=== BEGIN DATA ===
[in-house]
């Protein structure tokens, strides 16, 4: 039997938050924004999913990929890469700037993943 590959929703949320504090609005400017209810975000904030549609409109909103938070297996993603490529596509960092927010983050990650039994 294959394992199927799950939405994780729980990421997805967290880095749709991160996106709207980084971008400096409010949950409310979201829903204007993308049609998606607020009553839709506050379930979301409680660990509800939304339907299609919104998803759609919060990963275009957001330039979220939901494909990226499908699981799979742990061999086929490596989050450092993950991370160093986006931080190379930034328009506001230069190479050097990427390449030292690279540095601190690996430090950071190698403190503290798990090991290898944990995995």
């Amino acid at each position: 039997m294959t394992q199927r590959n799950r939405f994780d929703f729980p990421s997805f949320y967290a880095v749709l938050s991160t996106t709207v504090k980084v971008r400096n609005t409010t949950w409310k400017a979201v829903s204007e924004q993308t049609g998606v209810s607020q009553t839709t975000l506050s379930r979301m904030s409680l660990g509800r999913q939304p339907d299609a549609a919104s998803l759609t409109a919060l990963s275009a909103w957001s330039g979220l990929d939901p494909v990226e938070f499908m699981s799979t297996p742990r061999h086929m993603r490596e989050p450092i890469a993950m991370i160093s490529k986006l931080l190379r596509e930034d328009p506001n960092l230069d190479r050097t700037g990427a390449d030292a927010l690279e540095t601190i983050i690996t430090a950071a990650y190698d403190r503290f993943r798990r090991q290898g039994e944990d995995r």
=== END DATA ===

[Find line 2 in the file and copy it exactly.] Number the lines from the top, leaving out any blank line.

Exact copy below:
């Protein structure tokens, strides 16, 4: 039997938050924004999913990929890469700037993943 590959929703949320504090609005400017209810975000904030549609409109909103938070297996993603490529596509960092927010983050990650039994 294959394992199927799950939405994780729980990421997805967290880095749709991160996106709207980084971008400096409010949950409310979201829903204007993308049609998606607020009553839709506050379930979301409680660990509800939304339907299609919104998803759609919060990963275009957001330039979220939901494909990226499908699981799979742990061999086929490596989050450092993950991370160093986006931080190379930034328009506001230069190479050097990427390449030292690279540095601190690996430090950071190698403190503290798990090991290898944990995995």